The success of the Bharat Bond issue where PSU bonds were sold through an exchange-traded fund (ETFs are mutual funds that mimic an index and list on the stock exchange) and the use of ETFs earlier for equity disinvestment of public sector firms has rung alarm bells in the plush offices of the life insurance industry. To see how they are connected, we will have to use a wide-angle lens and watch from 30,000 feet. The story is about who gets to be the pipe that connects savings to investments, and shaves off a few basis points to a few percentage points of costs, as it does so. Households and firms generate savings, which becomes the raw material for firms for their investments, that they use to start a new business or expand an existing one. Firms will either borrow or sell their equity to get the funds. Banks, insurance firms, mutual funds and pension funds are the pipes that connect savers to users (both borrowers and equity sellers).
Banks don’t mis-sell financial products in India. That is the conclusion we can draw from the annual report of the Banking Ombudsman (BO) for the year July 2017 to June 2018, where a tiny 0.4% of the total complaints made to the Ombudsman were related to mis-selling. This means that 654 banking customers in India complained that they were mis-sold by their bank. Overall too, very few Indians have a complaint about their banks—of the 700 million plus Indians with bank accounts, just 0.02% complained at all. Remove the inactive and dormant accounts, but still the percentage of people complaining at all is under 1%. But did you know that India was probably the only country where there were no complaints against mis-selling before 2017-18. The Banking Ombudsman only entertains complaints that it has defined in the categories or grounds of complaints; so if there is no category, there is no complaint. In an inter-regulator meeting in 2016, Reserve Bank of India (RBI) officials proudly said that banks did not mis-sell—see no complaints. If you don’t admit such complaints, it does not mean there are none. The attitude of not wanting to find the problem defines the RBI and the BO approach to consumer complaints in general and mis-selling in particular.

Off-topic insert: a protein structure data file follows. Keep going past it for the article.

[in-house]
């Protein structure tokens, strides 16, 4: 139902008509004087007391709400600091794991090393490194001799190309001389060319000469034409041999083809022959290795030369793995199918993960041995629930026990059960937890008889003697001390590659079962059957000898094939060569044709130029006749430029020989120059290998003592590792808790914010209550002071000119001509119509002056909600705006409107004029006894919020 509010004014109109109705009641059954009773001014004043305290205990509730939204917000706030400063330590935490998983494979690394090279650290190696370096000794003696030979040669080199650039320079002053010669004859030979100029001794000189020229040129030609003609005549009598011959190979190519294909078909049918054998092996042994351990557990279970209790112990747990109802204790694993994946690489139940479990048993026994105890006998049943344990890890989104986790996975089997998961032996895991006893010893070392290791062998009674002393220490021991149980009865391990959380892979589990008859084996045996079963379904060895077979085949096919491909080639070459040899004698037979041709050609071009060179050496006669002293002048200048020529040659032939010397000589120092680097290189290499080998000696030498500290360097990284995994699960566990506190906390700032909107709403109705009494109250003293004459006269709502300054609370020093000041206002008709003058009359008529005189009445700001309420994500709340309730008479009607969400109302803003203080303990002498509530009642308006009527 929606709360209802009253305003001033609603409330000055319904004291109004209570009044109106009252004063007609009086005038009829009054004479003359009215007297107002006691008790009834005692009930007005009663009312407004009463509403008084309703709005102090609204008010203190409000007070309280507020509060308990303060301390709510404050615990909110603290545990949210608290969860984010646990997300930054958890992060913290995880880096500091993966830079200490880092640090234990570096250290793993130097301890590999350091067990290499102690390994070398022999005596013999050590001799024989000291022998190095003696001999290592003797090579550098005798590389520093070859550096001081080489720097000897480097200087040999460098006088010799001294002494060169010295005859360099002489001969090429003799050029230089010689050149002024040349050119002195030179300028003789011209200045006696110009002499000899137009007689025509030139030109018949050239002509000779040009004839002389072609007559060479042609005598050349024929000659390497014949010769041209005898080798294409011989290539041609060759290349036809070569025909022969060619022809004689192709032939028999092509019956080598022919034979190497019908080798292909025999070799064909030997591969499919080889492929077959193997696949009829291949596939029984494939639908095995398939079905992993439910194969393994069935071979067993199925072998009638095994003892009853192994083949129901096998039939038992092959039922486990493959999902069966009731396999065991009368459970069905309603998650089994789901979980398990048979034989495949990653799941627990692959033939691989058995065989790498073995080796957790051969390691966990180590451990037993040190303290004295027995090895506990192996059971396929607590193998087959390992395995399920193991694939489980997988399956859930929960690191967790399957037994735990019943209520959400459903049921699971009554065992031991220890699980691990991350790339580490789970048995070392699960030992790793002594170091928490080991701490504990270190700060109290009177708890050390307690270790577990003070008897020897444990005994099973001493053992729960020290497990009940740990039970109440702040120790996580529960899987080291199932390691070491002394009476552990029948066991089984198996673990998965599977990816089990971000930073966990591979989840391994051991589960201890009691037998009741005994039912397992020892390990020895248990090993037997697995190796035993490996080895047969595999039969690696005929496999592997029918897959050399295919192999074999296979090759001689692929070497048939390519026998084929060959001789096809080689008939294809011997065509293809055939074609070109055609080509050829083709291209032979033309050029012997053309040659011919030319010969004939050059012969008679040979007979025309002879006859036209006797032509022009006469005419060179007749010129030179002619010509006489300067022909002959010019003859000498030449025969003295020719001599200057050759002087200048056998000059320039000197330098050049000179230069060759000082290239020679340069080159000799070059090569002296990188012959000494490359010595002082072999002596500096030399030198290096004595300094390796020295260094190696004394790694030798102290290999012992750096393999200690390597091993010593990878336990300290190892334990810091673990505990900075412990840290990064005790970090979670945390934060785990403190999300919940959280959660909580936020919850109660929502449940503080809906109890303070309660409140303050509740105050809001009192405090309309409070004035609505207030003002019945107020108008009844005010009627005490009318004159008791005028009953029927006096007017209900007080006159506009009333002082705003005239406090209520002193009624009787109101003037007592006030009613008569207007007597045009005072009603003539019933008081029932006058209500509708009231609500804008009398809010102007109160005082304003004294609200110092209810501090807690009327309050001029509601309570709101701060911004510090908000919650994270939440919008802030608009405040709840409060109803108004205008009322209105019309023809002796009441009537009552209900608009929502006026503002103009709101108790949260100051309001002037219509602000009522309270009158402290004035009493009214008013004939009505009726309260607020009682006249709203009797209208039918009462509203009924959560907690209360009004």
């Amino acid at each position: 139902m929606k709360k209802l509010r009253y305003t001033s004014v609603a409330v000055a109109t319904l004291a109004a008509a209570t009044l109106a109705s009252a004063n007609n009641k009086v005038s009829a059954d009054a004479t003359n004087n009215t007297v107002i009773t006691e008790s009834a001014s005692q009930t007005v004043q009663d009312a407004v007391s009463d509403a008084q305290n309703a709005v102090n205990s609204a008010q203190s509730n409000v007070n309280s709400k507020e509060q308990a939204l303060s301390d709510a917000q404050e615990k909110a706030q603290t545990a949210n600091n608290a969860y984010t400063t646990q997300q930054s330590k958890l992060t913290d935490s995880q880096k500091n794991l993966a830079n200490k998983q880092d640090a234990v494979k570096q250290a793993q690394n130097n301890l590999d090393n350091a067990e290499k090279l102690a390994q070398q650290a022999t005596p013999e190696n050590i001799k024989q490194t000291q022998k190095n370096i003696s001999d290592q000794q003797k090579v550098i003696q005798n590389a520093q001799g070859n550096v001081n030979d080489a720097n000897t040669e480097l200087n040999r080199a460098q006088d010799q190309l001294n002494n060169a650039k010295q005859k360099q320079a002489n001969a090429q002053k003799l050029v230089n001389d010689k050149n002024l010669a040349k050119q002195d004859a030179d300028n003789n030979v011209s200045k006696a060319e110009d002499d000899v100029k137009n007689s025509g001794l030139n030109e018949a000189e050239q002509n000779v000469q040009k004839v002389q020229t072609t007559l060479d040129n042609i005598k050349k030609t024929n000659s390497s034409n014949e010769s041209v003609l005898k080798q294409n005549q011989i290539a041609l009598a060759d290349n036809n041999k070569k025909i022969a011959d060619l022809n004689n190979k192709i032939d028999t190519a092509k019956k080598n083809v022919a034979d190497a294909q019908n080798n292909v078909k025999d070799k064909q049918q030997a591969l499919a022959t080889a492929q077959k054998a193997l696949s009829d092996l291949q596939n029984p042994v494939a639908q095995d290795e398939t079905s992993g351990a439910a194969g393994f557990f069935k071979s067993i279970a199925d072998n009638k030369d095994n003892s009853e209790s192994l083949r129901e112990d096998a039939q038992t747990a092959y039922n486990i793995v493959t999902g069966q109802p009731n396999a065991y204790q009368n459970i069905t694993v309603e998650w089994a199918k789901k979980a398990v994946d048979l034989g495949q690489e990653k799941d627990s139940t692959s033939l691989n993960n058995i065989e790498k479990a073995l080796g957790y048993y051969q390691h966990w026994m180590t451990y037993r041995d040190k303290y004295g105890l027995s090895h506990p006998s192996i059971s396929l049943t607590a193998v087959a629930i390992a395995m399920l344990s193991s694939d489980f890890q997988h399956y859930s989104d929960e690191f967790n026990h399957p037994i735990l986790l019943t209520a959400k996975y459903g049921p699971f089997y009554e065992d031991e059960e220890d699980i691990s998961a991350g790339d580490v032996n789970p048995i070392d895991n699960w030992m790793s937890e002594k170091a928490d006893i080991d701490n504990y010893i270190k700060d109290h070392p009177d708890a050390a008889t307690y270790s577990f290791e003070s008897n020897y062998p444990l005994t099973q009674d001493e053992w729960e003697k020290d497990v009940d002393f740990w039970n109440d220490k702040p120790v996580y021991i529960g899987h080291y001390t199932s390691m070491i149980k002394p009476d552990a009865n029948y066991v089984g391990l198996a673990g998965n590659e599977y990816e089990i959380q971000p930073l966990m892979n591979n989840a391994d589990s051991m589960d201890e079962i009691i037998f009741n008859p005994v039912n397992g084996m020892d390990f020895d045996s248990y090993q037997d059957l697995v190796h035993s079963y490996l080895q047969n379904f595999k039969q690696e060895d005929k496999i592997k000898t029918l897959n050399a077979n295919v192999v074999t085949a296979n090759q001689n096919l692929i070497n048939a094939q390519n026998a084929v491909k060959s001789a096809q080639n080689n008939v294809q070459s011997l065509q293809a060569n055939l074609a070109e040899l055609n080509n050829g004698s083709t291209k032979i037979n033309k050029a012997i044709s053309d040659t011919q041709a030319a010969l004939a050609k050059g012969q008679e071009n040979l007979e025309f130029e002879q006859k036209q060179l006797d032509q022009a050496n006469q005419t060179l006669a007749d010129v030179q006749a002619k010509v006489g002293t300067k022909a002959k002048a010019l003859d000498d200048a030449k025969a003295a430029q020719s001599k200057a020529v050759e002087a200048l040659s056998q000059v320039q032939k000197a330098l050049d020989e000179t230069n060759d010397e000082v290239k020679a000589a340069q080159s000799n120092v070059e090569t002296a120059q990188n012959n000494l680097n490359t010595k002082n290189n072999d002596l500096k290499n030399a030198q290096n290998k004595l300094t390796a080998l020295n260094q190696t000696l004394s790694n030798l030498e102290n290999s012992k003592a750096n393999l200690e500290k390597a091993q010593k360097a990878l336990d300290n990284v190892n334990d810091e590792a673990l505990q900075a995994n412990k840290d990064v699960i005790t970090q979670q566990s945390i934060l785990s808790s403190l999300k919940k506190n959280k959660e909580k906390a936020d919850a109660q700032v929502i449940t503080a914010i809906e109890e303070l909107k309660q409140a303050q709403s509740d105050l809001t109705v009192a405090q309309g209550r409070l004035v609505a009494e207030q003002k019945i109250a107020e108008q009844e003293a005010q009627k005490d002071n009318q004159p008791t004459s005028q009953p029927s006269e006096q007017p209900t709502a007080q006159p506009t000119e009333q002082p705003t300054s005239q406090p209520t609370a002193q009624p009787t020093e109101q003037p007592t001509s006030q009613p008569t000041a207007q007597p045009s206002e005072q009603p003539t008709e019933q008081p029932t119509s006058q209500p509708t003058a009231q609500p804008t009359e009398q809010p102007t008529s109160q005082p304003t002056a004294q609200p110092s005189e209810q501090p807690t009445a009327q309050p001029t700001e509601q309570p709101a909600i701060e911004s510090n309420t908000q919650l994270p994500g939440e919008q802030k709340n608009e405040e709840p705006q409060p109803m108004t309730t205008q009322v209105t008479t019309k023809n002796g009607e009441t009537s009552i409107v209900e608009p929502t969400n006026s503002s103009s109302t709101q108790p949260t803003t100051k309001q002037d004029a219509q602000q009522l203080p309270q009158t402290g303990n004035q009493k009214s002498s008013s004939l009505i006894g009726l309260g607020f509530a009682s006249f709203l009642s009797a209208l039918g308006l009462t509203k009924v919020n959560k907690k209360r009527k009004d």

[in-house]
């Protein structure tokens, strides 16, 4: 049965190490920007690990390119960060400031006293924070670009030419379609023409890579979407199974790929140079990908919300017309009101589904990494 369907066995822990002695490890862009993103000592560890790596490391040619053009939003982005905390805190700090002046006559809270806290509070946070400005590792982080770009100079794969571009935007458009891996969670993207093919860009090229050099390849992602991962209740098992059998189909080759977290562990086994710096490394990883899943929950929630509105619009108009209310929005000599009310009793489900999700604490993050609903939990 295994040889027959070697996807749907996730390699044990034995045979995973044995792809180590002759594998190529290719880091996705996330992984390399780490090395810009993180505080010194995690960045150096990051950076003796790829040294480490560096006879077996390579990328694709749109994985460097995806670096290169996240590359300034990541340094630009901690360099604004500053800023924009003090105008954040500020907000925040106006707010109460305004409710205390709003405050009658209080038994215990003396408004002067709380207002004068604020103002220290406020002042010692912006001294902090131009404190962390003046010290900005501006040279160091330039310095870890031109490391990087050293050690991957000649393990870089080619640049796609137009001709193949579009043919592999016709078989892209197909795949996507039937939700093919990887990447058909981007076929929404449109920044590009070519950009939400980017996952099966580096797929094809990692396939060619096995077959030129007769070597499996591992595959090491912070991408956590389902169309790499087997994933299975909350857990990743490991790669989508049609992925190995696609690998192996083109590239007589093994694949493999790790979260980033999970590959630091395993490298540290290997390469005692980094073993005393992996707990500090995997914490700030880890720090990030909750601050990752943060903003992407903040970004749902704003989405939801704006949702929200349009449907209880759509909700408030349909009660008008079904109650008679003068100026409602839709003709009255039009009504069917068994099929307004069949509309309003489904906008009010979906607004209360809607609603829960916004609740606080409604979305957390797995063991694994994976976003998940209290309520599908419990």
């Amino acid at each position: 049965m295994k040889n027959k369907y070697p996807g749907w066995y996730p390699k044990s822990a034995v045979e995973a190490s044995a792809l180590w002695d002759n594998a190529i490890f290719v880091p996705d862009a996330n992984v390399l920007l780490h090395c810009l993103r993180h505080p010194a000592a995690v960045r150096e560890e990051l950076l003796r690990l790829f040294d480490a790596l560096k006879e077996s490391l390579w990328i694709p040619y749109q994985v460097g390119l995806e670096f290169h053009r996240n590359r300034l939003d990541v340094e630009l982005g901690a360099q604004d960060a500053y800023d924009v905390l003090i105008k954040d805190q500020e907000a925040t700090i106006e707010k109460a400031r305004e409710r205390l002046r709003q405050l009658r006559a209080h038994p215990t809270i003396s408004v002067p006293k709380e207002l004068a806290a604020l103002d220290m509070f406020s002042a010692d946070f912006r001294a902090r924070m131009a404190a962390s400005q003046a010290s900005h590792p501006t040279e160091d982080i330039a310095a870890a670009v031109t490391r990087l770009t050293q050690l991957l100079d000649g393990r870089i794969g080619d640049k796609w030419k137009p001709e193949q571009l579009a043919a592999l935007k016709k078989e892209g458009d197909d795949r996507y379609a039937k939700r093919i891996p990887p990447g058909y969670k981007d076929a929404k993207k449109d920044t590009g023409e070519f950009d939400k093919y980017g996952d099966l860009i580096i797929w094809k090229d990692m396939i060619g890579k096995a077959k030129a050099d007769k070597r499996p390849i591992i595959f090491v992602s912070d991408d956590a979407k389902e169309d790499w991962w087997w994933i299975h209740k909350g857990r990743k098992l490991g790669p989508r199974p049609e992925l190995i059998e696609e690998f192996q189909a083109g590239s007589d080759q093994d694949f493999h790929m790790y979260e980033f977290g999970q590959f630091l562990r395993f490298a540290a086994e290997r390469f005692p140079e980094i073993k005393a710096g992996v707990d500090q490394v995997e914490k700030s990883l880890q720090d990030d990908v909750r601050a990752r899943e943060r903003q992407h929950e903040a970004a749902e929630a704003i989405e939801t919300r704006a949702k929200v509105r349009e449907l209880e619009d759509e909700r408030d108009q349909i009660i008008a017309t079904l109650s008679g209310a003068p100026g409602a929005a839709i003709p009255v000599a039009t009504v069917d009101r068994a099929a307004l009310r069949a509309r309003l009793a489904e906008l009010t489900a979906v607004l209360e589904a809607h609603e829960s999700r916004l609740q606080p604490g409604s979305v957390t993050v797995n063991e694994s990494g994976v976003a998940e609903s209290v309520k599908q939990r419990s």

eading the Irdai (Insurance Regulatory Development Authority of India) draft on updating regulations for unit-linked insurance plans and traditional policies, you get the impression that somebody gave an aspirin when what was needed was a heart surgery. Product structures in finance are taking on a new importance globally because mis-selling and unsuitable sales can be reduced by taking the tricks and traps out of these products. This simply means that the costs and benefits are better defined and marked so that investors are able to understand the features of the products properly. Product structure rules also deal with early exits and their costs so that investors are not trapped in products they buy.